The movie: Prince Philip valiantly kills Maleficent in her dragon form with the help of the three fairies, makes his way to Aurora, and kisses her awake.
6. The Little Mermaid (1989) based on The Little Mermaid by Hans Christian Andersen
The fairytale: The prince she left her world for falls in love and marries a different girl, leaving the little mermaid devastated. Because of her previous deal with the sea witch, the little mermaid dies of a broken heart as she jumps off the ship she was staying at. Instead of turning into foam, she is told that she will obtain a soul in 300 years of roaming the Earth as a spirit who does good deeds.
The movie: Ursula the sea witch is stabbed by a ship’s mast navigated by Prince Eric. King Triton grants his daughter the legs she craves to be part of the human world, and she and Prince Eric get married. There is a literal rainbow. Cannot possibly get more cheerful than that.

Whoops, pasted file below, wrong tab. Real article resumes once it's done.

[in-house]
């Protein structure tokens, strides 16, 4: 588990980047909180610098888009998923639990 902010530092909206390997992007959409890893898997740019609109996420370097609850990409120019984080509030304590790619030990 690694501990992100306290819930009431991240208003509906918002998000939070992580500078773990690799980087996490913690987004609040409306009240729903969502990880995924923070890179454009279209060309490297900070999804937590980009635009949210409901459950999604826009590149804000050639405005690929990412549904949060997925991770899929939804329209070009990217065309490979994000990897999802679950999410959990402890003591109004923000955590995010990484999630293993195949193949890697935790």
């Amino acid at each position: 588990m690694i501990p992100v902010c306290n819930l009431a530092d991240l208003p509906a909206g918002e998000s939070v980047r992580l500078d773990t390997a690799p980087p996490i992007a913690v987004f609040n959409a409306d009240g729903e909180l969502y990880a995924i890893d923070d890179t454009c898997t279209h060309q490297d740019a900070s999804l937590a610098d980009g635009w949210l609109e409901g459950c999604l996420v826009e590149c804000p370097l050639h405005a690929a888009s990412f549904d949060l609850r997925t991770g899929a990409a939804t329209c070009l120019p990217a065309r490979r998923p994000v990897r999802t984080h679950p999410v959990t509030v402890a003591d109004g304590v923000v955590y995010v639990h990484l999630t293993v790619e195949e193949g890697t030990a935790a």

7. Beauty and the Beast (1991) based on Beauty and the Beast by Jeanne-Marie LePrince de Beaumont
The fairytale: Beauty is the youngest of two malicious, jealous sisters who trick her into going back on her word with the Beast of returning to his castle on a certain date. Back in the castle, Beauty finds the Beast dying. She professes her love for him, the Beast’s curse is broken, and he turns into a handsome prince. Beauty’s sisters are transformed into statues for all eternity.
The movie: Gaston and other angered townsmen storm into the castle with the intention of killing the Beast. Belle returns just in time as the Beast is stabbed by Gaston, who consequently falls to his death. The magic shenanigans take place once again, minus the ‘statuesque sisters’ incident.
8. Short film from Fantasia 2000 based on The Steadfast Tin Soldier by Hans Christian Andersen